Choose These Shoes to Wear to Work to Steer Clear of Knee, Ankle and Foot Pain
Which Shoes Would You Wear to Work?
Make the wrong choice and you may be setting yourself up for a lifetime of foot pain.
According to Kelly Starrett and a handful of medical studies, wearing the wrong footwear can cause knee pain, foot pain and ankle pain, much of it due to shortened heel cords and improper functioning of the foot.
When I head out the door for work, I have a choice of footwear to wear. I used to wear these
beautiful leather ones. Not only did these make me a little bit taller, but they were leather.
Leather shoes are proven to make women like me more, and we could all use a little boost to our egos. I have gotten tons of compliments on these shoes. Now, that’s more than enough reason for most of us to just continue wearing these shoes and go on with our lives.
I’m not satisfied with good enough, though. I enjoy wearing things that make me look attractive, but I put a higher preference on things that make me comfortable and optimize my health and longevity. I would rather be comfortable and live a long and healthy life than look good to others. Of course, if there’s a way to have both, then I’m all in.
For the last few years, those beautiful leather shoes have been stowed in my closet and may never make another appearance at work. It all has to do with that heel.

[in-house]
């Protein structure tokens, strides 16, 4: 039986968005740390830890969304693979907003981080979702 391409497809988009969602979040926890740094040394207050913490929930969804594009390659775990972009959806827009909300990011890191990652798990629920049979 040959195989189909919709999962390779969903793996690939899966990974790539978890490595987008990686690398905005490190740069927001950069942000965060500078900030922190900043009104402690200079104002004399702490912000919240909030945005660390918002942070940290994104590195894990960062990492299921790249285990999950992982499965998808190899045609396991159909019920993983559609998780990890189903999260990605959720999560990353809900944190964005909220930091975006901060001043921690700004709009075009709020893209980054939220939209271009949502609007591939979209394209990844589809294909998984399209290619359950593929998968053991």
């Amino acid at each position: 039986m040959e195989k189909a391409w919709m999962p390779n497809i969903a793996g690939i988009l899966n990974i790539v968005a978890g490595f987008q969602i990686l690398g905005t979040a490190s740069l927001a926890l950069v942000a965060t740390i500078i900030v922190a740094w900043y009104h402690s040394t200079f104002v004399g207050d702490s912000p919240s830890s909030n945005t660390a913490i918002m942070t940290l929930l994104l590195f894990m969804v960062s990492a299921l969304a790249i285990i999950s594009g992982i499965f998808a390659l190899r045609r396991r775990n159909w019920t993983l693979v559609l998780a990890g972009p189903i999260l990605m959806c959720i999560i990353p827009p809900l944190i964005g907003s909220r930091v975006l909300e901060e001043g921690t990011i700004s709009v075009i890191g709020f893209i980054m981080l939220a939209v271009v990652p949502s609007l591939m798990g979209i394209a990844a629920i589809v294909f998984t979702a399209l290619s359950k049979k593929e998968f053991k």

High Heels aren’t Just For Women
We may think that high heels are only for women and men don’t have to worry about heels, at least barring the men who like to wear women’s high heeled shoes. But we would be wrong.
Men, listen up. Check out those heels on my leather dress shoes and the more traditional pair above. Yes, that’s a significant heel in a men’s shoe.
In fact, check out the heels on the running and athletic shoes you have in your gym bag.
Men and women’s athletic shoes may not appear to have heels in the same obvious way my leather ones do, but most athletic shoes come with a huge heel cushion, causing the heel to be higher than the toes. Take a look at these athletic shoes and notice the difference between the height of the heel and the toe. You’ll notice that the heel cushion causes the toe to be sloped down.
Even these minimalist looking men’s dress shoes have a much higher heel than toe.
While we may not think of men wearing high heels, in fact many of us men ARE wearing high heels. Like it or not, most of the shoes we all wear do have heels, in that the heel of our foot is much higher than our toe.
What’s wrong with Heel Cushions
Heels in dress shoes may be fashionable but are likely easy to do away with, for men. But what about the heel cushion in athletic footwear. That heel cushion is what causes the heel to be higher than the toe, but it also cushions the heel during the impact of a run, jump or lift.